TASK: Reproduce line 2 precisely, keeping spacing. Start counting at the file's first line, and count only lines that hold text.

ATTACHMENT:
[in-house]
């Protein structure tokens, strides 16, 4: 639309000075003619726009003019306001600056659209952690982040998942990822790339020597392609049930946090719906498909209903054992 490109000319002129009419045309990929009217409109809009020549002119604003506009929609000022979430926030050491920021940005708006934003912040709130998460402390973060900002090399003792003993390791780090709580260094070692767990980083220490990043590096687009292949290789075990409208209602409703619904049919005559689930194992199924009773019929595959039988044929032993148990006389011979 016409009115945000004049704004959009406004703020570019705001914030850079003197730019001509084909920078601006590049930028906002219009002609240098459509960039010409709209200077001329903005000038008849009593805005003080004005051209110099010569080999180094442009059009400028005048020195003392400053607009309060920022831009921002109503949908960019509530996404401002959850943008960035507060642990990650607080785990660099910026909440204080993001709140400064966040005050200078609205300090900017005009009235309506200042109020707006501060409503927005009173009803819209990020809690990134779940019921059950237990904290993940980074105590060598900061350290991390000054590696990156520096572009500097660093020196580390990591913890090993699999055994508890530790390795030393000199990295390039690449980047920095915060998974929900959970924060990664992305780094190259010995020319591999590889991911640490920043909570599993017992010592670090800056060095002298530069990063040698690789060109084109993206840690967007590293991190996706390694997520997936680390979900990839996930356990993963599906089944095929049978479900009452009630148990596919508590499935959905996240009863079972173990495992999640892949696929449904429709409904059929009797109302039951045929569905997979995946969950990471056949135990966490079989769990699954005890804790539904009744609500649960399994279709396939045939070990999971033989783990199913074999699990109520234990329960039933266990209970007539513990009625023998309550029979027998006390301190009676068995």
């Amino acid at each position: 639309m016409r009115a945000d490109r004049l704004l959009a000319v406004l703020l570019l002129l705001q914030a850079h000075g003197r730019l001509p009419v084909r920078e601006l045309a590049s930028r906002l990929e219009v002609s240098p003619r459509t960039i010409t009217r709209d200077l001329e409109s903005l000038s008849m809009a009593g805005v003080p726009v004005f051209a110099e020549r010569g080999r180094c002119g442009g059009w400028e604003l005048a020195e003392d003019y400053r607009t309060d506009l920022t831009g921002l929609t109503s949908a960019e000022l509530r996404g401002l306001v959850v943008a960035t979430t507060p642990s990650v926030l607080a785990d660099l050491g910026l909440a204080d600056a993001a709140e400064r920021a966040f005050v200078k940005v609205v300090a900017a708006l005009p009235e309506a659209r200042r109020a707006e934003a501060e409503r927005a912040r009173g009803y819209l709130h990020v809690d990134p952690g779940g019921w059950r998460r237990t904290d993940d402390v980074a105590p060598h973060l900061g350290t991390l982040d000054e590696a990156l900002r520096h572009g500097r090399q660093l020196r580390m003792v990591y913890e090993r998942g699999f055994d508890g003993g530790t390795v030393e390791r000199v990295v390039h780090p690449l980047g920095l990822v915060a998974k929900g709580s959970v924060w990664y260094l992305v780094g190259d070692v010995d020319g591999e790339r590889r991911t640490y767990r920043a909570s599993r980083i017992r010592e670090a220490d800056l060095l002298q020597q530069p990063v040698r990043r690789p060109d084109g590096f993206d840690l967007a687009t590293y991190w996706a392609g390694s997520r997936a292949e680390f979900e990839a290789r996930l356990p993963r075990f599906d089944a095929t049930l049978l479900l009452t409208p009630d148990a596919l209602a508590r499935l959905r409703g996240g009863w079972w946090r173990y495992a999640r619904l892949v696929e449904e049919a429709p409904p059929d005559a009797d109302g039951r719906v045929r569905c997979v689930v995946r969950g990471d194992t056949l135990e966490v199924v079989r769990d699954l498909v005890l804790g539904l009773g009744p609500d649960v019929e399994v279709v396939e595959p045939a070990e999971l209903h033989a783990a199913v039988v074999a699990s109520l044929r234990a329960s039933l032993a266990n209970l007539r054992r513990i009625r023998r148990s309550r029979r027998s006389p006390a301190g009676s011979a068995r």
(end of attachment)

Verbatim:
């Protein structure tokens, strides 16, 4: 639309000075003619726009003019306001600056659209952690982040998942990822790339020597392609049930946090719906498909209903054992 490109000319002129009419045309990929009217409109809009020549002119604003506009929609000022979430926030050491920021940005708006934003912040709130998460402390973060900002090399003792003993390791780090709580260094070692767990980083220490990043590096687009292949290789075990409208209602409703619904049919005559689930194992199924009773019929595959039988044929032993148990006389011979 016409009115945000004049704004959009406004703020570019705001914030850079003197730019001509084909920078601006590049930028906002219009002609240098459509960039010409709209200077001329903005000038008849009593805005003080004005051209110099010569080999180094442009059009400028005048020195003392400053607009309060920022831009921002109503949908960019509530996404401002959850943008960035507060642990990650607080785990660099910026909440204080993001709140400064966040005050200078609205300090900017005009009235309506200042109020707006501060409503927005009173009803819209990020809690990134779940019921059950237990904290993940980074105590060598900061350290991390000054590696990156520096572009500097660093020196580390990591913890090993699999055994508890530790390795030393000199990295390039690449980047920095915060998974929900959970924060990664992305780094190259010995020319591999590889991911640490920043909570599993017992010592670090800056060095002298530069990063040698690789060109084109993206840690967007590293991190996706390694997520997936680390979900990839996930356990993963599906089944095929049978479900009452009630148990596919508590499935959905996240009863079972173990495992999640892949696929449904429709409904059929009797109302039951045929569905997979995946969950990471056949135990966490079989769990699954005890804790539904009744609500649960399994279709396939045939070990999971033989783990199913074999699990109520234990329960039933266990209970007539513990009625023998309550029979027998006390301190009676068995």